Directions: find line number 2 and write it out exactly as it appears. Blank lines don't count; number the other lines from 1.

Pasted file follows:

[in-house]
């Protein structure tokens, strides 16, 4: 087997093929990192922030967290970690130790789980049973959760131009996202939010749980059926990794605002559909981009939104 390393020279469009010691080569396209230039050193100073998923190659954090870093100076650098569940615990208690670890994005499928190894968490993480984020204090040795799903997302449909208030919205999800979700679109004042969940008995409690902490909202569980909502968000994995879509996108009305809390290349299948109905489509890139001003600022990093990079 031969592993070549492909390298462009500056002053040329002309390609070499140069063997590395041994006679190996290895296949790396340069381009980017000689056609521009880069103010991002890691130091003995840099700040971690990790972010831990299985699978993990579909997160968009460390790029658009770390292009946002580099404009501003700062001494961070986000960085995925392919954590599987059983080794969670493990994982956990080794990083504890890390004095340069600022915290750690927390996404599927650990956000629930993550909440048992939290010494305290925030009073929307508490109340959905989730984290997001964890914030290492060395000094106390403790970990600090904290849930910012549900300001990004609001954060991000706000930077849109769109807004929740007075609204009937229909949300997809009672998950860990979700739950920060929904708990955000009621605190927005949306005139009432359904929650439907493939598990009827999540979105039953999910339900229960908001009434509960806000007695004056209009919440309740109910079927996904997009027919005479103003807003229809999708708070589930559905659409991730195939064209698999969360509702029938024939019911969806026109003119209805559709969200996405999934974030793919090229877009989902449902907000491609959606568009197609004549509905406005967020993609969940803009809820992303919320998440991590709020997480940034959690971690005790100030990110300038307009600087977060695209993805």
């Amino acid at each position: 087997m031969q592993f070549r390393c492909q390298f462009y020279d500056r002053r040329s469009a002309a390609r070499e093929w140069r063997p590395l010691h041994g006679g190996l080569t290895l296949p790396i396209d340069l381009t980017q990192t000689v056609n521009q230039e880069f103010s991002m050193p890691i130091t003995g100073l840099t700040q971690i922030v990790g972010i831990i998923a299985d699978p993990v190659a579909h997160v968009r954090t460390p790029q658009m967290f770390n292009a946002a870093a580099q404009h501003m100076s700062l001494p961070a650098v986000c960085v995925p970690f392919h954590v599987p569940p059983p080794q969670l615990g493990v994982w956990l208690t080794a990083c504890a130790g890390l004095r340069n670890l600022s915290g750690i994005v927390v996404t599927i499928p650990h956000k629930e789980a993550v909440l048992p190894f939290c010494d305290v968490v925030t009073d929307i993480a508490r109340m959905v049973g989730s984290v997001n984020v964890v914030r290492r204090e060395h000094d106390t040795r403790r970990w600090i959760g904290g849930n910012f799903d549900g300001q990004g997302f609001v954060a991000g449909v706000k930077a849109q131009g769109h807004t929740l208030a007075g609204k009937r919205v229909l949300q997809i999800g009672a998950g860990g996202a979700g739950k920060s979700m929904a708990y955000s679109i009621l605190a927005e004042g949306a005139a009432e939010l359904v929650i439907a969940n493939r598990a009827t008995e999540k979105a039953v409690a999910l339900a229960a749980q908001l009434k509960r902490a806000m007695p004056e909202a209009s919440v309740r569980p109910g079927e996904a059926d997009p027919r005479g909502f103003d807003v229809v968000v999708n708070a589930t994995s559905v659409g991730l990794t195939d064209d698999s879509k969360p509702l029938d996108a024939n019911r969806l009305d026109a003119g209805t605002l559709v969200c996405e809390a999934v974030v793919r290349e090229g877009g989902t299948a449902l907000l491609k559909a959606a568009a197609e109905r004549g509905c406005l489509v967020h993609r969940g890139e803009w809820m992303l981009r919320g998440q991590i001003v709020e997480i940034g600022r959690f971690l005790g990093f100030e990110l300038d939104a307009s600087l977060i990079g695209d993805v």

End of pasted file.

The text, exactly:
């Protein structure tokens, strides 16, 4: 087997093929990192922030967290970690130790789980049973959760131009996202939010749980059926990794605002559909981009939104 390393020279469009010691080569396209230039050193100073998923190659954090870093100076650098569940615990208690670890994005499928190894968490993480984020204090040795799903997302449909208030919205999800979700679109004042969940008995409690902490909202569980909502968000994995879509996108009305809390290349299948109905489509890139001003600022990093990079 031969592993070549492909390298462009500056002053040329002309390609070499140069063997590395041994006679190996290895296949790396340069381009980017000689056609521009880069103010991002890691130091003995840099700040971690990790972010831990299985699978993990579909997160968009460390790029658009770390292009946002580099404009501003700062001494961070986000960085995925392919954590599987059983080794969670493990994982956990080794990083504890890390004095340069600022915290750690927390996404599927650990956000629930993550909440048992939290010494305290925030009073929307508490109340959905989730984290997001964890914030290492060395000094106390403790970990600090904290849930910012549900300001990004609001954060991000706000930077849109769109807004929740007075609204009937229909949300997809009672998950860990979700739950920060929904708990955000009621605190927005949306005139009432359904929650439907493939598990009827999540979105039953999910339900229960908001009434509960806000007695004056209009919440309740109910079927996904997009027919005479103003807003229809999708708070589930559905659409991730195939064209698999969360509702029938024939019911969806026109003119209805559709969200996405999934974030793919090229877009989902449902907000491609959606568009197609004549509905406005967020993609969940803009809820992303919320998440991590709020997480940034959690971690005790100030990110300038307009600087977060695209993805």